Temperature changes in the root ecosystem affect plant functionality
Climate change is increasing the frequency of extreme heat events that aggravate its negative impact on plant development and agricultural yield. We show that to analyze the consequences of heat, we need to cultivate the plants with the root system in a temperature gradient. For this, we have engineered a novel device to generate such temperature gradients for in vitro or greenhouse experiments. Most of the experiments designed to study plant adaption to heat stress apply homogeneous high temperatures to both shoot and root. However, this treatment does not mimic the conditions in natural fields where roots grow in a dark and in a temperature descendent-gradient environment. Excessively high temperatures severely reduce cell division in the root meristem, compromising root growth, while increasing cell division of quiescent center cells, likely in an attempt to maintain the stem cell niche in such harsh conditions. Here, we engineered the TGRooZ, a device that generates a temperature gradient for in vitro or greenhouse growth assays. The root system of plants exposed to high temperatures in the shoot, but cultivated in the TGRooZ, grows efficiently and maintains its functionality to sustain proper shoot growth and development. Furthermore, gene expression and rhizosphere or root microbiome composition of TGRooZ-grown roots is significantly less affected than high temperature-grown roots, correlating with a higher root functionality. Our data indicate that by using TGRooZ in heat stress studies, we can improve our knowledge of the plant response to high temperatures and the applicability of laboratory studies to the field.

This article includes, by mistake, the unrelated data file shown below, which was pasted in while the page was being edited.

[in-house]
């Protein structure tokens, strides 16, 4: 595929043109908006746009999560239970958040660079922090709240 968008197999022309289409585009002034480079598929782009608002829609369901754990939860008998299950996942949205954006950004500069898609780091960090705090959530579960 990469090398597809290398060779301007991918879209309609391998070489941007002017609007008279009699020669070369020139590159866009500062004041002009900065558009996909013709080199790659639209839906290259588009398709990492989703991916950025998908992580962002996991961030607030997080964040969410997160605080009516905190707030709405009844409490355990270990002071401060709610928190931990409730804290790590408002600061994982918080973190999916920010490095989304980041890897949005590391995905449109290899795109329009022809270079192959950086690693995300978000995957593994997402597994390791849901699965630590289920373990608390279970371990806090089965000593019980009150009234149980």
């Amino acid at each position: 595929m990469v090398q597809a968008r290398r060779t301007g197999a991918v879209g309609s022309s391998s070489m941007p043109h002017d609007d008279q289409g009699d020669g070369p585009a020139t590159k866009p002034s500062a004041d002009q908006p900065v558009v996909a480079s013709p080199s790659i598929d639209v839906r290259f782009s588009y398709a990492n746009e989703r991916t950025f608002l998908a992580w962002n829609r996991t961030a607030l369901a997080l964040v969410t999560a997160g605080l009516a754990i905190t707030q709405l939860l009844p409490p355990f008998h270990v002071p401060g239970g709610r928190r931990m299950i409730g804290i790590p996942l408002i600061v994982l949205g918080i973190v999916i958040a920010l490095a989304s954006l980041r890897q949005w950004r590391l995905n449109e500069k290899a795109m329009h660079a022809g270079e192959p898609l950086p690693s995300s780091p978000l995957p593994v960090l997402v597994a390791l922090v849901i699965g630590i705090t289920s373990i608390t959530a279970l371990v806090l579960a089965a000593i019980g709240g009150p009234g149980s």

González-García, M.P., Conesa, C.M., Lozano-Enguita, A., Baca-González, V., Simancas, B., Navarro-Neila, S., Sánchez-Bermúdez, M., Salas-González, I., Caro, E., Castrillo, G., del Pozo, J.C. 2022. Temperature changes in the root ecosystem affect plant functionality. Plant Communications 100514. DOI: 10.1016/j.xplc.2022.100514